Tetrodoxin acts by blocking the voltage-gated Na+ channel in excitatory membranes by binding to the IV domain of the α-subunit at the Na+ channel pores’ vestibule (Hagen et al., 2008). Tetrodotoxin molecule is larger than the Na+ ion as such the binding blocks the extracellular entry of the Na+ ion via the Na+ channel pore. Therefore, influx of Na+ ions which is essential for the initiation and transmission of signals in excitable membrane are inhibited and the conduction of nerve impulses via the axon and nerve fibres are also prevented (Hagen et al., 2008). The inhibited action potential propagation and depolarization prevents the firing of the affected cell. As such, the sensory and motor neuron functions are disrupted leading to muscular weakness and paralysis (Hagen et al., 2008).
Reserpine controls high blood pressure by acting on vesicular monoamine transporter (VMAT) by binding irreversibly to it. The reserpine irreversibly blocks the VMAT which usually transports the free intracellular catecholamines (monoamine neurotransmitters) in the presynaptic nerve terminal into the presynaptic vesicles which will then be released into the synaptic cleft (Blackman, Campion & Fastier 1979). Thus, when the monoamine neurotransmitter are not transported into the presynaptic vesicles, it will get metabolised by the monoamine oxidase in the cytoplasm and as a consequence of that, the post-synaptic cell cannot be excited (Schuldiner, Liu & Edwards 1993). As the monoamine neurotranmitters are usually involved in regulating heart rate, the depletion of catecholamines and other monoamine transmitter leads to reduced force of cardiac contraction and peripheral vascular resistance thereby, reducing the blood pressure (Blackman, Campion & Fastier 1979).
Physostigmine is used to reverse the anticholinergic effects by inhibiting the acetylcholinesterase (AChE) enzyme. The physostigmine competitively bind to the acetylcholinesterase to prevent it from degrading acetylcholine after it has been secreted into the synaptic cleft (Triggle, Mitchell & Filler 1998). However, inhibition of physostigmine is temporary, as such the acetylcholine levels will only hike temporarily to overcome the anticholinergic effects (Triggle, Mitchell & Filler 1998). Physostigmine is capable of reversing the antagonism of the central and peripheral acetylcholine as it is a tertiary amine which is able to cross the blood-brain barrier (Triggle, Mitchell & Filler 1998). Physostigmine is most commonly used for the treatment of Alzheimer’s disease as brains of individuals with that disease have reduced acetylcholine neurotransmitter levels due to impairment of the cholinergic system (Triggle, Mitchell & Filler 1998). As such physostigmine is used to reverse the anticholinergic effects in individuals with Alzheimer’s disease.
Digitalis glycosides binds to the α-subunit of the Na+/K+ ATPase pump on the plasma membrane of the cardiac cells. Digitalis causes stabilisation of the Na+/K+ ATPase pump in the E2-P transition state, prevents outflow of Na+ ions thereby increasing the intracellular Na+ ions (Gheorghiade et al., 2004). The ability of the Ca2+ ions to get expelled out of the Na+/Ca2+ exchanger pump depends on the intracellular concentration of Na+ ions. However, as the digitalis prevents the outflow of Na+ ions, the Ca2+ ions will never get pumped out of the cell and this causes the cytoplasmic concentration of Ca2+ ions to increase (Gheorghiade et al., 2004). The excess Ca2+ ions will cause increased uptake of Ca2+ ions into the sarcoplasmic reticulum. The increased Ca2+ stores in the sarcoplasmic reticulum will cause activation of the ryanodine receptor by cardiac glycoside and this will further increase release of Ca2+ ions from the sarcoplasmic reticulum (Gheorghiade et al., 2004). Thus, more Ca2+ ions is available to bind troponic C, increasing heart contraction. The inhibition of Na+/K+ ATPase pump in the vascular smooth muscle results in depolarization due to Ca2+ influx leading to contraction and vasoconstriction of smooth muscle (Gheorghiade et al., 2004).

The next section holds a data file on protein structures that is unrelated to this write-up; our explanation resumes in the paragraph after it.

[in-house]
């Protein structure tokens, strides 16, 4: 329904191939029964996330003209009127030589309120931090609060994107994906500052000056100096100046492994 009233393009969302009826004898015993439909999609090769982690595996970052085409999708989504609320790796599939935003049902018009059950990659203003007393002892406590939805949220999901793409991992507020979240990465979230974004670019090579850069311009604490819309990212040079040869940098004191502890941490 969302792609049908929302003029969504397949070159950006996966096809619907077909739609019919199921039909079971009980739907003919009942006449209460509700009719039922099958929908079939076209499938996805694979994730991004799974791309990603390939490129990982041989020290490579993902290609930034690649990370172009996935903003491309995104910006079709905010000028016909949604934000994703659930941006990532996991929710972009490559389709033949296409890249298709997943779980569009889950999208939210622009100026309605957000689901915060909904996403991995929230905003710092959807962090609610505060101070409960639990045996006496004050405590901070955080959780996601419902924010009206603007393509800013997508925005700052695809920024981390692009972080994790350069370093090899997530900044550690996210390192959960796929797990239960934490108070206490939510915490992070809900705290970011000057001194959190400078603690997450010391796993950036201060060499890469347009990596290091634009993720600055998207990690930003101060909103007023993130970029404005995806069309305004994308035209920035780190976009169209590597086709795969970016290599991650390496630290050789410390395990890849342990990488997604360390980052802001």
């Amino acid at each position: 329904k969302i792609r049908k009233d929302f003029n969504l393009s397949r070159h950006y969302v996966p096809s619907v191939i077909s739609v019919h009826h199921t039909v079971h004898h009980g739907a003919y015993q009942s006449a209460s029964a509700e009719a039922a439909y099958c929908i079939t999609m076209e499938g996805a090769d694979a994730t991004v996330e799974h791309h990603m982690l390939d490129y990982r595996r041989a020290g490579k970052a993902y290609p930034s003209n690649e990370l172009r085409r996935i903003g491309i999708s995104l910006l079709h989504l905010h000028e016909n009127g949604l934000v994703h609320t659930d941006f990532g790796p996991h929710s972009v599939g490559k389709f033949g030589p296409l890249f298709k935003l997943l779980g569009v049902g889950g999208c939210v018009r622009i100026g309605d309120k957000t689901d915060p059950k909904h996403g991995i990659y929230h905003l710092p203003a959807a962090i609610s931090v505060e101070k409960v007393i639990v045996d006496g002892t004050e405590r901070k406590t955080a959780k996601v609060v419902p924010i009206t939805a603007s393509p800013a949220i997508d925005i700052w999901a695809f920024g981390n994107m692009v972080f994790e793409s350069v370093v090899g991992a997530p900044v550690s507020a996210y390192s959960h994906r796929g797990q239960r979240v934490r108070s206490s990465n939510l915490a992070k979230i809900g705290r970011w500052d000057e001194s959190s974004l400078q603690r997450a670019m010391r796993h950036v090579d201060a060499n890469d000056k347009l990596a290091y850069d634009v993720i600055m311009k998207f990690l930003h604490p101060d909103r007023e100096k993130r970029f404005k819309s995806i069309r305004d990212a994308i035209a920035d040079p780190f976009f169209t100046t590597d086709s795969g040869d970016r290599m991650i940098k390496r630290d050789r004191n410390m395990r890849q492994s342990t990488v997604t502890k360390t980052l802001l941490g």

Alpha-amanitin (α-amanitin) inhibits RNA polymerase II (Pol II) by disrupting the elongation phase of transcription as it binds tightly to Pol II. The α-amanitin can inhibit Poll II by blocking the translocation of the transcription complex during elongation process or by preventing the phosphodiester bonds which reduces the transcription process proficiency (Bushnell, Cramer & Kornberg 2002). The α-amanitin binds to Pol II under the bridge helix and forms a very strong bond with the bridge helix via its hydroxyproline 2 (Bushnell, Cramer & Kornberg 2002). However, the binding of α-amanitin of to the Pol II acts like a barrier to the bridge helix as the binding position of α-amanitin constrains the movement of the bridge helix and this slows the translocation of Pol II complex (Bushnell, Cramer & Kornberg 2002). As the elongation phase is disrupted then production of Pol II gets inhibited.
In conclusion, different drugs and toxins binds specifically to their target molecules and the drug-receptor or toxin-receptor interaction produces specific effects at the target molecules. It is necessary to study the drug-receptor interactions to enable us know the pharmacodynamics and pharmacokinetics of the drugs in the practice of medicine.